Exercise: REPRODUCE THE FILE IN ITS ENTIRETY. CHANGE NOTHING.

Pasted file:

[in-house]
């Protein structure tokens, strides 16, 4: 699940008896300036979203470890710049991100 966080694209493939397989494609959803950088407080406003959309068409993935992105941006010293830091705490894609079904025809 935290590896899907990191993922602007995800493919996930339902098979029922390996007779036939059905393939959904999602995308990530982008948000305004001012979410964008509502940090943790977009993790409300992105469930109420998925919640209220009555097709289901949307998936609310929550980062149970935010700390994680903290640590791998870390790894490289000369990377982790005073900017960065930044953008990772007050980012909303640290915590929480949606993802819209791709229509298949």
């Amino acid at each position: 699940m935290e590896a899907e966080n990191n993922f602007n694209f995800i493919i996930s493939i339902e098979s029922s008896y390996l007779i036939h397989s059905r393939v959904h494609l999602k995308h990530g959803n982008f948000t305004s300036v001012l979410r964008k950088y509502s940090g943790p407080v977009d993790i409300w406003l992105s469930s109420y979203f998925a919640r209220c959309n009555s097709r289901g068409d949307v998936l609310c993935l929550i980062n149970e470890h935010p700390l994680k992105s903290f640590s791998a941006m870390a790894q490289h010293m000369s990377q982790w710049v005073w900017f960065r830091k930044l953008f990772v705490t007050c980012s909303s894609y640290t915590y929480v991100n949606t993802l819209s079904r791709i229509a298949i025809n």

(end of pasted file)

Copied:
[in-house]
């Protein structure tokens, strides 16, 4: 699940008896300036979203470890710049991100 966080694209493939397989494609959803950088407080406003959309068409993935992105941006010293830091705490894609079904025809 935290590896899907990191993922602007995800493919996930339902098979029922390996007779036939059905393939959904999602995308990530982008948000305004001012979410964008509502940090943790977009993790409300992105469930109420998925919640209220009555097709289901949307998936609310929550980062149970935010700390994680903290640590791998870390790894490289000369990377982790005073900017960065930044953008990772007050980012909303640290915590929480949606993802819209791709229509298949």
């Amino acid at each position: 699940m935290e590896a899907e966080n990191n993922f602007n694209f995800i493919i996930s493939i339902e098979s029922s008896y390996l007779i036939h397989s059905r393939v959904h494609l999602k995308h990530g959803n982008f948000t305004s300036v001012l979410r964008k950088y509502s940090g943790p407080v977009d993790i409300w406003l992105s469930s109420y979203f998925a919640r209220c959309n009555s097709r289901g068409d949307v998936l609310c993935l929550i980062n149970e470890h935010p700390l994680k992105s903290f640590s791998a941006m870390a790894q490289h010293m000369s990377q982790w710049v005073w900017f960065r830091k930044l953008f990772v705490t007050c980012s909303s894609y640290t915590y929480v991100n949606t993802l819209s079904r791709i229509a298949i025809n």